13Results for "May 13, 1765"
Princeton’s Founding Trustees
A firm majority of Princeton's founding trustees (sixteen out of twenty-three) bought, sold, traded, or inherited slaves during their lifetimes.
The Potter Family of Prospect and Palmer Houses
Prospect House and Palmer House, both now University properties, have deep links to the Potters—a slaveholding family with strong ties to Georgia as well as to Princeton and the College of New Jersey.
Fundraising for Nassau Hall
Many of the donors and fundraisers who contributed to the construction of Nassau Hall had substantial personal, familial, or business ties to slavery and the slave trade.
Princeton and Slavery: Holding the Center
Princeton University, founded as the College of New Jersey in 1746, exemplifies the central paradox of American history. From the start, liberty and slavery were intertwined.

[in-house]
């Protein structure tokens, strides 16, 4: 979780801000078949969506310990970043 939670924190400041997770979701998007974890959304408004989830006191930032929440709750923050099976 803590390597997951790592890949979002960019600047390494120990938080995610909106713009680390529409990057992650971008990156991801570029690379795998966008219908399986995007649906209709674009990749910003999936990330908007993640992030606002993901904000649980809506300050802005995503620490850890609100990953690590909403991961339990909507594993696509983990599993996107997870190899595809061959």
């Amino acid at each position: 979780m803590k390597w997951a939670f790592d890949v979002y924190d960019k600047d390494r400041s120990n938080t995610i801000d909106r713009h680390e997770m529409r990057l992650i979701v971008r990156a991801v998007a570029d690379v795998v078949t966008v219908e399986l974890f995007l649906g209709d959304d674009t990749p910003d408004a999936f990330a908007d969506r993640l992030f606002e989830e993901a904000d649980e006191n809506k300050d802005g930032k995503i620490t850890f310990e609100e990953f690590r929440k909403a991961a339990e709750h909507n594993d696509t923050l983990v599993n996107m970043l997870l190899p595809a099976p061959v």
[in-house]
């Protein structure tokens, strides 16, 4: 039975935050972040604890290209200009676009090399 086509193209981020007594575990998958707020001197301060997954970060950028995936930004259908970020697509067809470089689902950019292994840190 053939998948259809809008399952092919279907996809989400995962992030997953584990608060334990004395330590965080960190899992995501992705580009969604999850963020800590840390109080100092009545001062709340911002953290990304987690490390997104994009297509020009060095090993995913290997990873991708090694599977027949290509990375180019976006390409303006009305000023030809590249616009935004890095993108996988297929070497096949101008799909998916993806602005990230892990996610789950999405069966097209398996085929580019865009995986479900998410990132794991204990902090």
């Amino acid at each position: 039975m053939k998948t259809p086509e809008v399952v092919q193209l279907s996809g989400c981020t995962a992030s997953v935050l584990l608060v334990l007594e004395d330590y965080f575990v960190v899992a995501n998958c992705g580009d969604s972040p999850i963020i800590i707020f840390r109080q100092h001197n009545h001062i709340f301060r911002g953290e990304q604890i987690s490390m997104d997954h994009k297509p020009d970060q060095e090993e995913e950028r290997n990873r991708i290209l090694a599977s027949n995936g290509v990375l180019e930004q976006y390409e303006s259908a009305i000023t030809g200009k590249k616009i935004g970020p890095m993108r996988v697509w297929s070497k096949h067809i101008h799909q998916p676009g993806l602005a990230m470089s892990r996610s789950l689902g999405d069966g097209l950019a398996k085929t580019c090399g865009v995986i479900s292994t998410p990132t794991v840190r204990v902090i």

Jonathan Edwards Sr.
Jonathan Edwards Sr. (1703-58), who served as Princeton’s third president for less than two months, exercised an immense influence on religious and intellectual thought in colonial North America. Though he recognized the cruelty of the slave trade and considered enslaved people his spiritual equals, Edwards himself owned slaves throughout his life and career.
"Negro Man" to be sold by Nathaniel FitzRandolph
An ad for the sale of Nathaniel FitzRandolph's plantation and "a Negro man" in 1765.